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Genre Trouble

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Organizer: Sonnet Retman

Co-Organizer: Danielle Haque

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Look up iMovie’s “Trailer Templates” and you will find “Spy,” “Fairy Tale,” “Swashbuckler” and countless other distillations of genre so familiar that auteurs under the age of 8 can both distinguish between them and determine the gender to which they belong. Derived from the latin root gen, “race,” “kind,” “family” or “birth,” and the French -gène, “that which produces,” both genre and gender are practices that classify texts and bodies. This seminar explores the ways that genre and gender make and undo each other. Wai Chee Dimock observes “the membership--of any genre--is an open rather than closed set, because there is always another instance, another empirical bit of evidence to be added.” More a “self-obsoleting system” than a rigid classification of like-kind, in Dimock’s account, genre is always “unfinished”: it refuses the containment of the very taxonomic regimes from which it seems to issue (see “genus”). How might this “unfinished,” “unpredictable” and provisional propensity within genre shape our understanding of the ways gender is constituted in familiar and not-so-familiar modes of narrative and representation?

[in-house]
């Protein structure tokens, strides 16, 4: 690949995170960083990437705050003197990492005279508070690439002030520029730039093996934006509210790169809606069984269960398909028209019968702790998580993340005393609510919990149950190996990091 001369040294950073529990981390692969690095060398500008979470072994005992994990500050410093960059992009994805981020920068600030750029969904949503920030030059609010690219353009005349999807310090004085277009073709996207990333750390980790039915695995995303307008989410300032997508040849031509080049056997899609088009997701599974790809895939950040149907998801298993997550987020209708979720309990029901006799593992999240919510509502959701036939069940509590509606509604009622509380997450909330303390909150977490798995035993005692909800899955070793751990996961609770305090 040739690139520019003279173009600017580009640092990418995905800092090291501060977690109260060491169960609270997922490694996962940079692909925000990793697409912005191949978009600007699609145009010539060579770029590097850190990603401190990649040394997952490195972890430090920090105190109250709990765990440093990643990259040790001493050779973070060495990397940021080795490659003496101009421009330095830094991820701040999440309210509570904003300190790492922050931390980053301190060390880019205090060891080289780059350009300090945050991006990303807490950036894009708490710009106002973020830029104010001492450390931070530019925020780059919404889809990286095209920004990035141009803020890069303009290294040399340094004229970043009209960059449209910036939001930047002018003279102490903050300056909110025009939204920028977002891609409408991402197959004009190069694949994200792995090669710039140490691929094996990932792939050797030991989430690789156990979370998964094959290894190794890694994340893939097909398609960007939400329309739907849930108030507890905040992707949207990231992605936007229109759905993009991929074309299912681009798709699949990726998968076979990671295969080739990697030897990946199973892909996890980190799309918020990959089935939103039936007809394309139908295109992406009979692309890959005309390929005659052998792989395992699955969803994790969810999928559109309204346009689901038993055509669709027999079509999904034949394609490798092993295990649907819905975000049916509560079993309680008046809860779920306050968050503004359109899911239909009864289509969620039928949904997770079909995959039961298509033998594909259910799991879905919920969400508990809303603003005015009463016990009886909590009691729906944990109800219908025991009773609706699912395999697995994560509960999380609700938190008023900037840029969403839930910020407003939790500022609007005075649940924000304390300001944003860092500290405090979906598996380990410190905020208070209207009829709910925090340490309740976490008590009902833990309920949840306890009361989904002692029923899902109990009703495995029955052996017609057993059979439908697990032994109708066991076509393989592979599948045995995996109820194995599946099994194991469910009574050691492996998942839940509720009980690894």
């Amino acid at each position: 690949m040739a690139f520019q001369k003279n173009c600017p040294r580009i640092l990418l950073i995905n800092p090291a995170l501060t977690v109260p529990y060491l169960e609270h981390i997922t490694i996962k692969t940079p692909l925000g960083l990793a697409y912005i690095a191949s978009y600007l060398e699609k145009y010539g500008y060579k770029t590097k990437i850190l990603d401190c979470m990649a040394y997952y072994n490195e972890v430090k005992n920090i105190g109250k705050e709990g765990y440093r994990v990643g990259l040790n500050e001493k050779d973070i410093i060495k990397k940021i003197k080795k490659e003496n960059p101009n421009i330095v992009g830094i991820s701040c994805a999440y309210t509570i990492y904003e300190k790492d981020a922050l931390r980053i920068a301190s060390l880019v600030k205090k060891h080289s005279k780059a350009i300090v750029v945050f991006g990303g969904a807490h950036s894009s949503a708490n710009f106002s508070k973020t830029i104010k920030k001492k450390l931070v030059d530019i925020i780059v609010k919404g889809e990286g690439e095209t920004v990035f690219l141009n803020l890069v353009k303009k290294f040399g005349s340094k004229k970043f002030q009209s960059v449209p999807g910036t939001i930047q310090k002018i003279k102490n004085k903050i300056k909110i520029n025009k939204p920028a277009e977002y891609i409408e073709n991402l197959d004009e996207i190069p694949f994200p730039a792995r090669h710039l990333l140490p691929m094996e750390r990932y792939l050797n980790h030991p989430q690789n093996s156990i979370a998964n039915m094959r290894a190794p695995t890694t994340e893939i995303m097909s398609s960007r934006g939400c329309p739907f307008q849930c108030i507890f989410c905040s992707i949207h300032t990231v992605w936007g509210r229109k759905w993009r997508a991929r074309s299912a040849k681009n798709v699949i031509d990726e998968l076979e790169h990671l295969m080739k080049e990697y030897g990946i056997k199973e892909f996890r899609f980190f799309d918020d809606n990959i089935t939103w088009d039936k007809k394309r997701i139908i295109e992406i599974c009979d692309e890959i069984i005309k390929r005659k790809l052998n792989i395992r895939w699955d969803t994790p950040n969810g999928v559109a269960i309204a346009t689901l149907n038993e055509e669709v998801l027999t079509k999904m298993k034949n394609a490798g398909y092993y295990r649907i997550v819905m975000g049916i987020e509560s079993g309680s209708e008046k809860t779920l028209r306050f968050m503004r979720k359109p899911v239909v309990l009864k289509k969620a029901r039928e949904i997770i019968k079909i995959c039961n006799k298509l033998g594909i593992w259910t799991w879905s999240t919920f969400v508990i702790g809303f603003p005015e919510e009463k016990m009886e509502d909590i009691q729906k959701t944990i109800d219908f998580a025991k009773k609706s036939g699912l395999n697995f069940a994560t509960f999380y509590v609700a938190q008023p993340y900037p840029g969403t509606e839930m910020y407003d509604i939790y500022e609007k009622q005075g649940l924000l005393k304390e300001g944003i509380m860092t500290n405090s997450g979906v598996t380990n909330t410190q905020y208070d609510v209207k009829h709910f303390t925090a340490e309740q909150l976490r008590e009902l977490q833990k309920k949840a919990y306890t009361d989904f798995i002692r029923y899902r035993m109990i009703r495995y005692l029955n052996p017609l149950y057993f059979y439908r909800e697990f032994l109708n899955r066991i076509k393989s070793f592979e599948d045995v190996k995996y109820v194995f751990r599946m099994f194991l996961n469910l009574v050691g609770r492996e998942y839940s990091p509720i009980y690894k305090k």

Taking up genres familiar, emergent, cross, hybrid and strange, we investigate a number of questions:



How does genre enact, embody, give shape to shifting conceptions of gender and desire?


How does genre constitute gender as (il)legible? Elliptical? Unknowable? Where is the audience located in relation to these figurations?


How do genre conventions confirm or challenge conventional accounts of gender in or between languages and national literatures?


Do experimental, hybrid or crossed genres allow for more expansive, fluid understandings of gender? If so, how?


If genre is constructed through anticipatory and retroactive processes of categorization, how do these temporal dimensions shape genre’s articulation of gender?


As genre and gender (re-)configure conceptual borders, how do they move across geopolitical ones?


What is the relationship between genre, gender and queer orientations in space and time?


How do we understand the mobility and transformation of genre and gender in and through different media, from the novel to the video game to the 12 second pop-up ad?  



This seminar seeks papers exploring the intersections of genre conventions and gender representations in a broad array of cultural forms, including the cinematic, literary, musical, visual. Topics might include genre and gender in relation to racial formation, sexuality, class, disability, and citizenship status.

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